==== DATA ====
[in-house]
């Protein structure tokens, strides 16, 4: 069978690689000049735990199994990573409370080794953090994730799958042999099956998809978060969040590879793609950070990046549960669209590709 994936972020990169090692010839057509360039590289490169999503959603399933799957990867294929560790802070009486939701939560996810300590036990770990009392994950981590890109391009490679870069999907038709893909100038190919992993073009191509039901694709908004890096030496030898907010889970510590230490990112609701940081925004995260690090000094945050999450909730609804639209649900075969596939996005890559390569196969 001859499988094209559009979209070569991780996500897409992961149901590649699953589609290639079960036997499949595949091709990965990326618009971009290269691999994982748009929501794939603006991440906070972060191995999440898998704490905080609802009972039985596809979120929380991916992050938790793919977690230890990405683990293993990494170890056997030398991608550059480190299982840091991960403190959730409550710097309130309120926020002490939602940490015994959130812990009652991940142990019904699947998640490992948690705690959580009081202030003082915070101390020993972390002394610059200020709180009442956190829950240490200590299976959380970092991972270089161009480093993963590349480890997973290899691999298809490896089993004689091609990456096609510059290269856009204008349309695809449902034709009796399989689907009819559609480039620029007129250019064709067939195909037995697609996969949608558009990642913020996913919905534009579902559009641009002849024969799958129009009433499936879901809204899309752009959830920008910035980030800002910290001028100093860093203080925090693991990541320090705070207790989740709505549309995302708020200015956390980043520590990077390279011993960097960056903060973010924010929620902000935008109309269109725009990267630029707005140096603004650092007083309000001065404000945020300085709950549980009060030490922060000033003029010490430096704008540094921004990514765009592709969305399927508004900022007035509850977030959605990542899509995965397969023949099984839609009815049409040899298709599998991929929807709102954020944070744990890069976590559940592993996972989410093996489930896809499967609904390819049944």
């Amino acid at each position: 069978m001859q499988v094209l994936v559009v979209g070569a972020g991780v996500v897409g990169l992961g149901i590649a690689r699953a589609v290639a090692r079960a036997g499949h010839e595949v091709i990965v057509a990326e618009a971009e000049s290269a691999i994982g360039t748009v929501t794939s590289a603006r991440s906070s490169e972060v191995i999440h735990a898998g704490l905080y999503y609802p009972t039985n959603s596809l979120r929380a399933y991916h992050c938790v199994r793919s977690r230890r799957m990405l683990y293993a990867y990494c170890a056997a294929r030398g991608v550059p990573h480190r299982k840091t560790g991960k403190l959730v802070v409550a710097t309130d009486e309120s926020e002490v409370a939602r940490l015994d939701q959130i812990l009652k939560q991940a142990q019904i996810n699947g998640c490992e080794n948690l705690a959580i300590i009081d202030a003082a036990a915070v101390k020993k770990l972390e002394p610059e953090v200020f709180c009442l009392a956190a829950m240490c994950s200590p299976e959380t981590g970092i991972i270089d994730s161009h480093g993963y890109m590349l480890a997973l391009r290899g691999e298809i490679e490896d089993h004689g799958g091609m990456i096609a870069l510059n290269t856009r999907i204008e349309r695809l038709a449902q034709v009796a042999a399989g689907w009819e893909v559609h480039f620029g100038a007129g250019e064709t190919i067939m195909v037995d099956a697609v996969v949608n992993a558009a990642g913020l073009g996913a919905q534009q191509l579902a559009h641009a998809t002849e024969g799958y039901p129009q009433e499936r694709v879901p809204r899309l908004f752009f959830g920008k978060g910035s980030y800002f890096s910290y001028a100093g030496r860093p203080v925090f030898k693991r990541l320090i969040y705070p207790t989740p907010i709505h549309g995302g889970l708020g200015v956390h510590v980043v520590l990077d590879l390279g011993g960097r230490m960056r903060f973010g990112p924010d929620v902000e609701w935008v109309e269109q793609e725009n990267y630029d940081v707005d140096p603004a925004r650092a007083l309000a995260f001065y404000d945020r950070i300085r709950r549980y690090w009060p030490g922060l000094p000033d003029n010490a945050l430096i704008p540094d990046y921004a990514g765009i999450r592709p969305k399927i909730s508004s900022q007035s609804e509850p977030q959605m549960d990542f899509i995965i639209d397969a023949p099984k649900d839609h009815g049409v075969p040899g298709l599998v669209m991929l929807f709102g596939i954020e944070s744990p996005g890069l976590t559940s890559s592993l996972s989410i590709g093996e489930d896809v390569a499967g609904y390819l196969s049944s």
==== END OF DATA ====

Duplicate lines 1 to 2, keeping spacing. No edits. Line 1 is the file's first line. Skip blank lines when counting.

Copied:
[in-house]
């Protein structure tokens, strides 16, 4: 069978690689000049735990199994990573409370080794953090994730799958042999099956998809978060969040590879793609950070990046549960669209590709 994936972020990169090692010839057509360039590289490169999503959603399933799957990867294929560790802070009486939701939560996810300590036990770990009392994950981590890109391009490679870069999907038709893909100038190919992993073009191509039901694709908004890096030496030898907010889970510590230490990112609701940081925004995260690090000094945050999450909730609804639209649900075969596939996005890559390569196969 001859499988094209559009979209070569991780996500897409992961149901590649699953589609290639079960036997499949595949091709990965990326618009971009290269691999994982748009929501794939603006991440906070972060191995999440898998704490905080609802009972039985596809979120929380991916992050938790793919977690230890990405683990293993990494170890056997030398991608550059480190299982840091991960403190959730409550710097309130309120926020002490939602940490015994959130812990009652991940142990019904699947998640490992948690705690959580009081202030003082915070101390020993972390002394610059200020709180009442956190829950240490200590299976959380970092991972270089161009480093993963590349480890997973290899691999298809490896089993004689091609990456096609510059290269856009204008349309695809449902034709009796399989689907009819559609480039620029007129250019064709067939195909037995697609996969949608558009990642913020996913919905534009579902559009641009002849024969799958129009009433499936879901809204899309752009959830920008910035980030800002910290001028100093860093203080925090693991990541320090705070207790989740709505549309995302708020200015956390980043520590990077390279011993960097960056903060973010924010929620902000935008109309269109725009990267630029707005140096603004650092007083309000001065404000945020300085709950549980009060030490922060000033003029010490430096704008540094921004990514765009592709969305399927508004900022007035509850977030959605990542899509995965397969023949099984839609009815049409040899298709599998991929929807709102954020944070744990890069976590559940592993996972989410093996489930896809499967609904390819049944």